If you’ve driven some of the new batch of downsized but powerfully turbocharged modern engines, the GTS will require some recalibration. Those small, measured throttle inputs that get the best out of turbo engines do very little with the GTS – meaning you tend to drive with a much heavier right foot. 

The effect is pleasing. The V8 responds in kind with revs, growling to a 6700rpm red line, shifting gears sweetly and encouraging the driver with direct responses and high levels of grip. Of course, driving with a leaden foot rather than tiptoes has a negative effect on fuel consumption, and we struggled to maintain 20mpg in general driving. It’s a good job the 100-litre tank is a no-cost option.

Technical highlights

Curiously, the GTS is only available with active four-wheel drive, PDK, adaptive air suspension and PASM three-stage electronic dampers. Rear-wheel drive, a manual gearbox and standard steel springs with passive dampers are not available. Porsche Torque Vectoring Plus with Dynamic Chassis Control (an active anti-roll system) is a £3392 option, which is fitted to our test car.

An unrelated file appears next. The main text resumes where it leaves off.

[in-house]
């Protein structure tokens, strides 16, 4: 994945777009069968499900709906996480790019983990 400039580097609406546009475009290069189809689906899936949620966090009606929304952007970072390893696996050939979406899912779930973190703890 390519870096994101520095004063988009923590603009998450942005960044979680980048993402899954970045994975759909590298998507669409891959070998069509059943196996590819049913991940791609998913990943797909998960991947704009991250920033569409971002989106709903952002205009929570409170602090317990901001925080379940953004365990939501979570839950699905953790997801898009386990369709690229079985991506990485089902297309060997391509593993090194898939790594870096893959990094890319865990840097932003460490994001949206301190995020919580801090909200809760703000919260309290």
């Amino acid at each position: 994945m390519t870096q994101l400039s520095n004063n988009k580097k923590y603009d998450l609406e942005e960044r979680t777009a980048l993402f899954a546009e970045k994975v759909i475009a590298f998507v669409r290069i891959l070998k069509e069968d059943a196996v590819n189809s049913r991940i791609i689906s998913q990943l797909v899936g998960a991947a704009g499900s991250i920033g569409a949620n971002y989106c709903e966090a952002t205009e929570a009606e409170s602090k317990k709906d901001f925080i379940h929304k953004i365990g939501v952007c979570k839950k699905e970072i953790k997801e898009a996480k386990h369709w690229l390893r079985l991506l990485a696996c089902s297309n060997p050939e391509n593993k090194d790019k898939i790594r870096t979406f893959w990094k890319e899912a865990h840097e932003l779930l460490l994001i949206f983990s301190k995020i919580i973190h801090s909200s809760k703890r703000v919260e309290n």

In short, aside from the ‘atmo’ V8, you could never call this a purist’s Panamera – more a well-specced, tech-rich curio.

In spec terms, our car also has optional 20in wheels (the 4S has 18s as standard), plus 5mm spacers on the rear, a ‘sport-look’ nose, 18-way adaptive sports seats and a full leather interior with Alcantara roof and pillar linings and seat centres.

What’s it like to drive?

The steering is typically Porsche – linear, firm, without vice – and body control and directional stability are exceptional. Overall, it disguises its 1925kg weight extremely well, dominates motorways and impresses with its composure – just like all other Panameras, in fact.

The key criticism is that the GTS always feels completely locked-down, which, juxtaposed with an engine that encourages the driver to stretch it, makes for a rather bipolar machine. There’s little reward in terms of engagement from the chassis when you give the engine its head and drive a little harder, so you tend not to, instead settling into a softer driving style. Truth be told, you may as well be driving the 4S.